have a family reunion." They got to work and in about three
weeks everything was set. The cousin died the day of the reunion.
However, it was agreed that the reunions should continue every
year. Everyone brings food and drinks. The ladies visit; the men
play cards. The real purpose is to get to know each other again.
Newman printed a family tree that spread about 20 feet. Everyone
enjoyed looking at it. The only complaints were from some divorced
folks who didn't want the spouse shown in the family tree. "Our
oldest member is 92 years old. Don't be discouraged, families
Most reunion organizers will envy this
We received a lovely note from Al and Essie Morris, Donna, Texas,
saluting the great effort of Frank Willis, organizer of the Willis
Family Reunion. It is so nice to hear from members of a family
who clearly understand that the reunion is an important event
that takes much planning and organization to get it right. Mr.
Willis is enthusiastic, committed to his reunion and obviously
a treasure to his family. Relatives so rarely publicly recognize
the specialness of reunion organizers. Thank you, Mr. & Mrs.
West coast branch
The three generation Smith-Sloan West Coast Family Reunion at
Point Richmond, California, was formed members who were not always
able to travel to the 70 year annual reunion of the entire family
in Dallas County, Arkansas.
Another sisters reunion blossoms
Over a decade ago, six sisters from Cresco, Iowa, started annual
reunions; sometimes in Minnesota and sometimes at a family cabin
on the Oregon coast. One of the sisters, Jacinta (Jazz) Gates
thinks there's a need for sisters to draw closer, dispel myths
about each other and "discover who we really are." Heal
old misunderstandings and rivalries. Fix family fractures. Set
an example of family closeness for other relatives. These are
times to laugh, cry, reminisce, eat, give each other back rubs,
compare aging bodies, ruminate about kids and share dreams.
Jazz Gates along with a group of sister-loving
women in Portland, Oregon, has created a non-profit organization
which provides services for women that support and enrich family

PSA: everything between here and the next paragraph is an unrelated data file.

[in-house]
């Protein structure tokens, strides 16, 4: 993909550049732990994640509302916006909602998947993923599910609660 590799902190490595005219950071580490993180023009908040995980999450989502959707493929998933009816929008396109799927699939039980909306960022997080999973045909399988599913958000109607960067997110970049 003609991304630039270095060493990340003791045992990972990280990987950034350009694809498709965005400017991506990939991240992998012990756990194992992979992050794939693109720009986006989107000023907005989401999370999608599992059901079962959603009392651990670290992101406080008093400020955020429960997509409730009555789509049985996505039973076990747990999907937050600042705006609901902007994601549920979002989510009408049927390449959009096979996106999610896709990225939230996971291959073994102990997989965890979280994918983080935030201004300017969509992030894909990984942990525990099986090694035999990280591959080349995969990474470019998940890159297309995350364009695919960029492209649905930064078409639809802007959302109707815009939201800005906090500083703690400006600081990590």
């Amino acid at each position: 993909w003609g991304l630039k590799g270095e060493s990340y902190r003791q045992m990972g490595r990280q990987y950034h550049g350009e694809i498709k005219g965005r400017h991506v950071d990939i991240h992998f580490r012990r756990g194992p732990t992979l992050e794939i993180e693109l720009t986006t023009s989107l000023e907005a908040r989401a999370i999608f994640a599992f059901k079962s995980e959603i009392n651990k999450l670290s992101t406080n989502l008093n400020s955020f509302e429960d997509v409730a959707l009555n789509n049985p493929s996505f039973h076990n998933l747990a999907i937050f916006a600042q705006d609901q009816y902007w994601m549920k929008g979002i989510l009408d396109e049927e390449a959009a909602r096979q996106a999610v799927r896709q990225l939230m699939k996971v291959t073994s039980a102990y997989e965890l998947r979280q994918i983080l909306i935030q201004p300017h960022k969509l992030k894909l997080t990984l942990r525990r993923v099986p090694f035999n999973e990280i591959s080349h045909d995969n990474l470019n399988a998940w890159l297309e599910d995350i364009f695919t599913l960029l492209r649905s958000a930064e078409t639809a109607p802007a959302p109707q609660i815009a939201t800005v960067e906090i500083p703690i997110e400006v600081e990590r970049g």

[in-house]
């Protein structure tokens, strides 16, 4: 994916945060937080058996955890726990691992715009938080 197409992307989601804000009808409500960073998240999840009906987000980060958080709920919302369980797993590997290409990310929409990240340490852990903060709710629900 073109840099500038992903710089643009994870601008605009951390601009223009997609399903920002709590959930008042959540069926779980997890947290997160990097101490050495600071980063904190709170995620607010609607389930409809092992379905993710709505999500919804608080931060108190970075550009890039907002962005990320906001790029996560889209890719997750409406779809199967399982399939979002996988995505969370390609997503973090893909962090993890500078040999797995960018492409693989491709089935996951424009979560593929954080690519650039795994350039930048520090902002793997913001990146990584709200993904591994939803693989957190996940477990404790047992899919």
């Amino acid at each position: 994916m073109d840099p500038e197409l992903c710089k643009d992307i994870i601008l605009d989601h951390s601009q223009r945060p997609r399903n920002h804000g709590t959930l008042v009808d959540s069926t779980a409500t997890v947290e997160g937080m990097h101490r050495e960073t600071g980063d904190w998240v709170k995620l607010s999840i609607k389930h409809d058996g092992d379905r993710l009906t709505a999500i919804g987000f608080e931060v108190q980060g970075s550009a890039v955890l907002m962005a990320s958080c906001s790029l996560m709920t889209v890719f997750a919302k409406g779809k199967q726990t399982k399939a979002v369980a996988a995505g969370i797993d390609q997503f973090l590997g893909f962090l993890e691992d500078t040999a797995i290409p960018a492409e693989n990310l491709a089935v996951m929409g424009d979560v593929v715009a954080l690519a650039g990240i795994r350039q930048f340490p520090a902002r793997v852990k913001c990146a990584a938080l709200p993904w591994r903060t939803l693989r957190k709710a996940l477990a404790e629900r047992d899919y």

and community relationship. Contact Sisters International, Inc,
PO Box 2188, Portland OR 97208-2188; 503-645-8326; firstname.lastname@example.org.
summarized from an article by Jann Mitchell
in the Portland Oregonian
More sisters convene
Amy Cordell, Oak Park, Illinois, and her five far-flung siblings
have reunited one weekend every year for a decade. There is a
12-year age range so this is their opportunity to know one another
Their main purpose was to talk. The plan was just
sisters, but only brother, John, wouldn't hear of it and pouted
until he was included. They skipped the year a sister died of
ovarian cancer. Now talking about and remembering her is important.
Sans spouses or children, they meet at a hotel,
a mother-in-law's beach house or a sibling's house. If it's at
someone's house, the family (spouse and kids and all) retreat
to a nearby hotel. Expenses are shared to equalize the costs to
those who travel cross-country versus the costs to those who travel
Food is not fancy. The first year they bought
lots of food, then found they were too lazy to cook. "Now,"
Amy says, "we chip and dip our way through the weekends."
The Cordell kids have made t-shirts and maintain
an unspoken ritual to pass out copies of a favorite book or product;
samples of a new hair mousse, a book of ecology tips, things the
others will enjoy. One year, brother John found an old manuscript
by their mother called "Dear Peabody;" letters from
the family dog to the two older sisters who'd grown and left home.
John retyped, copied and bound a hardcover book for each of his
from an upcoming book about family rituals
by Meg Cox
And the winners are ...
One of the special features of Wisconsin's Sesquicentennial
celebrations was a reunion contest. Hundreds of reunions received
commemorative certificates. Six winners, chosen for number of
attendees, length of time the group has been meeting and activities
they planned, received engraved Sesquicentennial medallions. Director,
Dean Amhaus says he learned wonderful stories of important celebrations
that share great memories and contributions to Wisconsin's heritage.
Family reunion winners were the Pronschinske Heritage
Reunion of 1,200 members at their ancestral farm in Montana, Wisconsin;
the 65th annual Friedrich Seidemann Descendants of America Reunion
of 600 at Ray Seideman's farm in Newburg, Wisconsin; the Voie,
Voje, Wole Family Reunion in Scandinavia, Wisconsin, where members
toured seven ancestral homesteads; and the 74th reunion of the
Treleven Clan in Grafton, Wisconsin, which included two members
who attended the first reunion in 1928. Two class reunions were
also winners; The Milwaukee County Hospital School of Nursing
Class of 1948 and an all-school reunion in Eagle River, Wisconsin.